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Mike Pence plays peacekeeper, more Mueller fallout, and a baby boom: The Morning Rundown

White House drama: The country's top Intel chief wanted to quit, the vice president talked him into staying.
Image: Mike Pence Swears In Dan Coats As Director Of National Intelligence
Director of National Intelligence Dan Coats is applauded by Vice President Mike Pence after taking the oath of office from Pence on Capitol Hill in 2017. Justin Sullivan / Getty Images file

Good morning, NBC News readers.

We’re learning more about who keeps things ticking in the Trump administration. Vice President Mike Pence has played the peacemaker between President Donald Trump and Director of National Intelligence Dan Coats, whom the president calls “Mister Rogers.”

Here’s what we’re watching today.

Coats wanted to quit, Pence talked him into staying

The country’s top intelligence chief nearly quit last year over his frustrations with Trump, but was talked out of it by Pence, his closest ally in the administration, according to current and former senior administration officials.

The president tried to get Coats to criticize the intelligence community as biased, and accused him of being behind leaks. Trump also insisted over and over again that former President Barack Obama wiretapped him during the 2016 election, despite Coats telling him it wasn’t true.

"It was a recurring thing and began early on," a senior administration official who observed the exchanges said. "You could tell that Coats thought the president was crazy."

The tipping point came when Trump abruptly decided to withdraw all U.S. troops from Syria.

Pence, who has repeatedly played the role of envoy between Trump and Coats, convinced his longtime Indiana friend to stay until at least this summer, the officials said.

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Mueller fallout: Democratic lawmakers say Barr’s letter is ‘not sufficient for Congress’

Top House Democrats sent a letter to Attorney General Barr requesting that he submit special counsel Robert Mueller's full report on the Russia investigation to Congress by as soon as next week – on April 2.

For his part, President Trump said "it wouldn't bother me at all" if the full Mueller report was released.

Meantime, in the wake of Barr’s summary of the Mueller report going public, Trump’s most passionate defenders turned their ire toward the news media for its coverage of the special counsel’s investigation, saying they deliberately perpetrated a fraud.

"The press looks like partisan fools in this," ex -Arkansas Governor Mike Huckabee tweeted on Monday morning. His sentiment was echoed by others from his daughter, White House Press Secretary Sarah Sanders, to Senior White House adviser Kelllyanne Conway.

But former federal prosecutors warn that the legal threats to Trump and members of his inner circle may be far from over with the U.S. Attorney’s Office for the Southern District of New York picking up where Mueller’s probe left off.

The office, which handles some of the highest-profile cases in the country, has such an independent streak that it has long been known as "the Sovereign District of New York" within the Justice Department.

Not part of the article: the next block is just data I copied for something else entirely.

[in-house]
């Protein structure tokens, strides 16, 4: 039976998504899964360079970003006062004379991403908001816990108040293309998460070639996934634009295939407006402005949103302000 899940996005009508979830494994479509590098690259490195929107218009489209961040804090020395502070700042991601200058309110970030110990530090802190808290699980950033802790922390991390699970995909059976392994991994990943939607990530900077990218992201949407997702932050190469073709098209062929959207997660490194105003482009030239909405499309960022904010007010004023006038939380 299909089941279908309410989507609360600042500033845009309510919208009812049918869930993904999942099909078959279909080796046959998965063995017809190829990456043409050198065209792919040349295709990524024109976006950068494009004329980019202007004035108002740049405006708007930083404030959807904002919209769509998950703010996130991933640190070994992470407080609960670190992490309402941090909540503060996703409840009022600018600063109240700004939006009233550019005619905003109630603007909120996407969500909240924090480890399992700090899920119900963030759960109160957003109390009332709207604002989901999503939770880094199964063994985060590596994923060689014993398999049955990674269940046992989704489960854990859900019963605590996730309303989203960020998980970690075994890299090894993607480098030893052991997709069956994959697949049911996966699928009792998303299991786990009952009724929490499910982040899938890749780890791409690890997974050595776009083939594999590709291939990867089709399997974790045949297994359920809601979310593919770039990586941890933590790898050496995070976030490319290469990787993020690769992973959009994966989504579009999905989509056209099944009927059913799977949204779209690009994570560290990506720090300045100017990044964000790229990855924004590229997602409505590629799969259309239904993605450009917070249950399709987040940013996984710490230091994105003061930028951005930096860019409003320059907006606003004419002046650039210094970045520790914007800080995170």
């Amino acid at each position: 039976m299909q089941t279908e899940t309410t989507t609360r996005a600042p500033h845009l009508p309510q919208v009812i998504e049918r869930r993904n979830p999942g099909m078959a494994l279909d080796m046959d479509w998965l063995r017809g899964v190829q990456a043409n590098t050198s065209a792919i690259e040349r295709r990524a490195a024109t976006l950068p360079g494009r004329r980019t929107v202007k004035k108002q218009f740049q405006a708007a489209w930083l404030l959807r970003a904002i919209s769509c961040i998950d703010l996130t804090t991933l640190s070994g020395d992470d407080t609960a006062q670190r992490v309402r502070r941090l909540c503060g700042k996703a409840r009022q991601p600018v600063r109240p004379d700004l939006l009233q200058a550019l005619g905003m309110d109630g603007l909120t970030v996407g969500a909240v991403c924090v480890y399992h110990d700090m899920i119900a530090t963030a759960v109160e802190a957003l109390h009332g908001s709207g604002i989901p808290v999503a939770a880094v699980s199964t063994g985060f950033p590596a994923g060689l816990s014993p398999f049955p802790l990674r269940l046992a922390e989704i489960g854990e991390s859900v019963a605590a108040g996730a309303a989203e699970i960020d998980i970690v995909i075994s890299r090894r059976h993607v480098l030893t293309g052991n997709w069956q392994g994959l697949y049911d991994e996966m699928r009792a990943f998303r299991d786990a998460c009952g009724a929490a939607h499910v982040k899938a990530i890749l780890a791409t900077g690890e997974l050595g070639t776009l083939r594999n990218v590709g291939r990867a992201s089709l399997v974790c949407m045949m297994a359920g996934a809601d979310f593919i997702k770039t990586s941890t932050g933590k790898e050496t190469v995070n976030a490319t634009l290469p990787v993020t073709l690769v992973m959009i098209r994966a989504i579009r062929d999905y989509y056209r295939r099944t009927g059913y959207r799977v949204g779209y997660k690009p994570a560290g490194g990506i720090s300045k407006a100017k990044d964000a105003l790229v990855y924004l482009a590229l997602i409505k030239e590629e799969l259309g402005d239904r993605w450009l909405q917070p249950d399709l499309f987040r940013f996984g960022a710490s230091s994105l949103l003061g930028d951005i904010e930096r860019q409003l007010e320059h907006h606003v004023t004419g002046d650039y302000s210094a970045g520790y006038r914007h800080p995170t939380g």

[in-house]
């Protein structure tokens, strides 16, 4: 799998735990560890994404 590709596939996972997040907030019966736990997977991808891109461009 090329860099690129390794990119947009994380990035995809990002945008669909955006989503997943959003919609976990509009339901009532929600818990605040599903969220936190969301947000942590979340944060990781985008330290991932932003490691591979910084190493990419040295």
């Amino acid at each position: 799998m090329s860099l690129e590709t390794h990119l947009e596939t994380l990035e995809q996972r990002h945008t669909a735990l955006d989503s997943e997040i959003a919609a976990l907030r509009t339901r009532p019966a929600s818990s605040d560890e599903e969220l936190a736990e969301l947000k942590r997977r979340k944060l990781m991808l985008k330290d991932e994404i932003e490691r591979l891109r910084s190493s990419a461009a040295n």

Apple sets sights on TV, news and video games

Apple has officially gone Hollywood. And into journalism with News+ and personal finance with a titanium Apple-branded credit card.

The tech giant unveiled a new streaming video offering on Monday as part of a wider push into original content and digital services, signaling a new chapter for a company that has long focused on hardware and devices.

Image: Actors Steve Carrell, Reese Witherspoon and Jennifer Aniston speak during an Apple special event at the Steve Jobs Theater in Cupertino
At a star-studded event Monday at its headquarters in Cupertino, California, the stage of the Steve Jobs Theater at times looked more like the Emmy Awards than a Silicon Valley product launch. Actors Steve Carrell, Reese Witherspoon and Jennifer Aniston took their turn on stage, as did Steven Spielberg and Oprah Winfrey. Stephen Lam / Reuters


  • The spate of apparent suicides of people linked to the Parkland and Newtown school shootings in recent days has put a spotlight on the emotional fallout for those who survive mass shootings.

THINK about it

Amanda Machado writes that as a teenager, she learned to be ashamed of her own father, buying into the idea that his deeply accented and imperfect English made her family less worthy than others. Now she knows better.

Science + Tech = MACH

A major Greenland glacier that was one of the fastest shrinking ice and snow masses on Earth is growing again, a new NASA study finds.

“That was kind of a surprise,” one climate scientist studying the glacier said. “The good news is that it’s a reminder that it’s not necessarily going that fast. But it is going.”

One fun thing

Baby boom? Nine nurses who work in the labor and delivery unit of the Maine Medical Center are expecting babies between April and July.

“I think it's wonderful we were all friends before this, and now we're all friends going through this together. We can all support each other,” said one of the nurses.

“I think we could probably field a football team,” joked one of the other expectant mothers.

Thanks for reading the Morning Rundown.

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Thanks for reading, Petra